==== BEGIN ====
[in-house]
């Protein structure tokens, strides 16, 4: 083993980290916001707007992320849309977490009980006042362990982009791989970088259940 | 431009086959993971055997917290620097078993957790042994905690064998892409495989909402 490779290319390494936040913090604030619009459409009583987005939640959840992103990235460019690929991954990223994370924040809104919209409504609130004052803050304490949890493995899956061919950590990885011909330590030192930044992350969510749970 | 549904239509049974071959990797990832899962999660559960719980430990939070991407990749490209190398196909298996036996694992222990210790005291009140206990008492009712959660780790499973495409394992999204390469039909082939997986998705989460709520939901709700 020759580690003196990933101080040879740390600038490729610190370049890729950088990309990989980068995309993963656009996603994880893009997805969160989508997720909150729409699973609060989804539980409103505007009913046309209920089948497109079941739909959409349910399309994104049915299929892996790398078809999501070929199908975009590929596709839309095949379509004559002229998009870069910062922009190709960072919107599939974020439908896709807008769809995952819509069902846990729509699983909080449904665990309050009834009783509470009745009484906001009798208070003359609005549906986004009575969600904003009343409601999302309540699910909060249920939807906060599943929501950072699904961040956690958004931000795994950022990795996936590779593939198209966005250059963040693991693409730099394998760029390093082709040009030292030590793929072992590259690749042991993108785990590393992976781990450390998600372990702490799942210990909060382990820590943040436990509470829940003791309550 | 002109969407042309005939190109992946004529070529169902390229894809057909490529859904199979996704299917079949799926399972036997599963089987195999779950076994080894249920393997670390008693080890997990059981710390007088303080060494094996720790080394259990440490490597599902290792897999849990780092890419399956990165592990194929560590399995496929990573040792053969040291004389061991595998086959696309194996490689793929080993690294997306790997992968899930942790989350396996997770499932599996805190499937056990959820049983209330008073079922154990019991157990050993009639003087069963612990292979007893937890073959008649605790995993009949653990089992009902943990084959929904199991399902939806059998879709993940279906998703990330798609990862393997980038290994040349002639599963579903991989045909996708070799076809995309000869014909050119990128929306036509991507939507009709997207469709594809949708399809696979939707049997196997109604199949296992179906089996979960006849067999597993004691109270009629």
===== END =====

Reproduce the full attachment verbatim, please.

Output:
[in-house]
């Protein structure tokens, strides 16, 4: 083993980290916001707007992320849309977490009980006042362990982009791989970088259940 | 431009086959993971055997917290620097078993957790042994905690064998892409495989909402 490779290319390494936040913090604030619009459409009583987005939640959840992103990235460019690929991954990223994370924040809104919209409504609130004052803050304490949890493995899956061919950590990885011909330590030192930044992350969510749970 | 549904239509049974071959990797990832899962999660559960719980430990939070991407990749490209190398196909298996036996694992222990210790005291009140206990008492009712959660780790499973495409394992999204390469039909082939997986998705989460709520939901709700 020759580690003196990933101080040879740390600038490729610190370049890729950088990309990989980068995309993963656009996603994880893009997805969160989508997720909150729409699973609060989804539980409103505007009913046309209920089948497109079941739909959409349910399309994104049915299929892996790398078809999501070929199908975009590929596709839309095949379509004559002229998009870069910062922009190709960072919107599939974020439908896709807008769809995952819509069902846990729509699983909080449904665990309050009834009783509470009745009484906001009798208070003359609005549906986004009575969600904003009343409601999302309540699910909060249920939807906060599943929501950072699904961040956690958004931000795994950022990795996936590779593939198209966005250059963040693991693409730099394998760029390093082709040009030292030590793929072992590259690749042991993108785990590393992976781990450390998600372990702490799942210990909060382990820590943040436990509470829940003791309550 | 002109969407042309005939190109992946004529070529169902390229894809057909490529859904199979996704299917079949799926399972036997599963089987195999779950076994080894249920393997670390008693080890997990059981710390007088303080060494094996720790080394259990440490490597599902290792897999849990780092890419399956990165592990194929560590399995496929990573040792053969040291004389061991595998086959696309194996490689793929080993690294997306790997992968899930942790989350396996997770499932599996805190499937056990959820049983209330008073079922154990019991157990050993009639003087069963612990292979007893937890073959008649605790995993009949653990089992009902943990084959929904199991399902939806059998879709993940279906998703990330798609990862393997980038290994040349002639599963579903991989045909996708070799076809995309000869014909050119990128929306036509991507939507009709997207469709594809949708399809696979939707049997196997109604199949296992179906089996979960006849067999597993004691109270009629």